November 19, 2012
Emil Otto Hoppé was Britain's most influential international photographer between 1907 and 1939. He was crucial link in British photography between Frederick Evans and those contrasting moderns, Bill Brandt and Cecil Beaton.
At the onset of the Great Depression in 1929 and throughout most of 1930 Hoppé crisscrossed the Australian continent making a nation wide documentation of depression-era Australia. It was part of a trip to India, Ceylon (Sri Lanka) and New Zealand.
Emil Otto Hoppé, Pearl Lookout Man, Queensland, 1930
Hoppé was the undisputed leader of pictorial portraiture in Europe. He epitomised the celebrity portrait photographer and after 1925 he devoted himself with increasing commitment to travel photography.
Emil Otto Hoppé, Power Station, Sydney Harbor, 1930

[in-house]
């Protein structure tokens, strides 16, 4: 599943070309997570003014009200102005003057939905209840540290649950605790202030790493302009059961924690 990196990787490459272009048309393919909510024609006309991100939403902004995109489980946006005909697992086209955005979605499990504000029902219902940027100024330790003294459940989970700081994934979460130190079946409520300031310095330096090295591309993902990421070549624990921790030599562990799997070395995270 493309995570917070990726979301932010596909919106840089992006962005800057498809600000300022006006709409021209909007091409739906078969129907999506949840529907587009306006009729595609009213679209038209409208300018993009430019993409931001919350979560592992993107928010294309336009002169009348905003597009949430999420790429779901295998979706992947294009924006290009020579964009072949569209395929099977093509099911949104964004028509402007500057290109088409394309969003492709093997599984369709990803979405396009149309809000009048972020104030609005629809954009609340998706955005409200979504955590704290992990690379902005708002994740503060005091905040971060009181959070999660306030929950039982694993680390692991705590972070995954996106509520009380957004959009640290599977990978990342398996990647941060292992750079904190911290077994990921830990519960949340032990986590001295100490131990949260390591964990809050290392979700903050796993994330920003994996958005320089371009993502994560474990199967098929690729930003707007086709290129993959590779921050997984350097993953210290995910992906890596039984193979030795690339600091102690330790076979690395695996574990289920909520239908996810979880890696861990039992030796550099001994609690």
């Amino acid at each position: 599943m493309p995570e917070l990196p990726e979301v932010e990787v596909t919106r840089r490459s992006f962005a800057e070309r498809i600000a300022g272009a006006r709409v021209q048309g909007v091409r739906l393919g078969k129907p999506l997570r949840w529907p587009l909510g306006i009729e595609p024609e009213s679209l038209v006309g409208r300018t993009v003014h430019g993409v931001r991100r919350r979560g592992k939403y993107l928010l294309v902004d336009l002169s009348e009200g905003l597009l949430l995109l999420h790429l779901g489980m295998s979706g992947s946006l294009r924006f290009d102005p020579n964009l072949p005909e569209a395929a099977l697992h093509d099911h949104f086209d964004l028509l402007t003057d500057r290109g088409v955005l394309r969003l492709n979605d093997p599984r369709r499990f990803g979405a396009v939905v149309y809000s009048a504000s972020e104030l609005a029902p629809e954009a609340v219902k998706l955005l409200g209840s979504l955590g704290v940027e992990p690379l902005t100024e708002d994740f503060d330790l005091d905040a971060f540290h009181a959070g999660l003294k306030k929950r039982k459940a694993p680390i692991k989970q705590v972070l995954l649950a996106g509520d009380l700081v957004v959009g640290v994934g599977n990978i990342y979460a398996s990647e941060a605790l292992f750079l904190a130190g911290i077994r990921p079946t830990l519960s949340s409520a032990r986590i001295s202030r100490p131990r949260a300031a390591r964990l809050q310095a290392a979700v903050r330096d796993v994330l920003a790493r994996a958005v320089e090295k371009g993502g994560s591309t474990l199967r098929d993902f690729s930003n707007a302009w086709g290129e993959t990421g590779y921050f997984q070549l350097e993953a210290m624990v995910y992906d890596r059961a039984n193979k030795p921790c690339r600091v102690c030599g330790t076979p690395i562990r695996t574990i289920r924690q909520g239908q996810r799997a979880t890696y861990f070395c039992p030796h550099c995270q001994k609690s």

Though he had started out in 1902 using the fashionable soft-focus Pictorialism style of the day, by the 1920s he had begun to embrace modernism, displaying a hard-edged clarity and a stunning grasp of technique. His Australian work focuses on the everyday life of Australians – including the relationship of Aboriginals to their white “masters”. He was not immune to the typological temptations of modernist photography (ie., the “noble savage” depictions of Aboriginal hunters).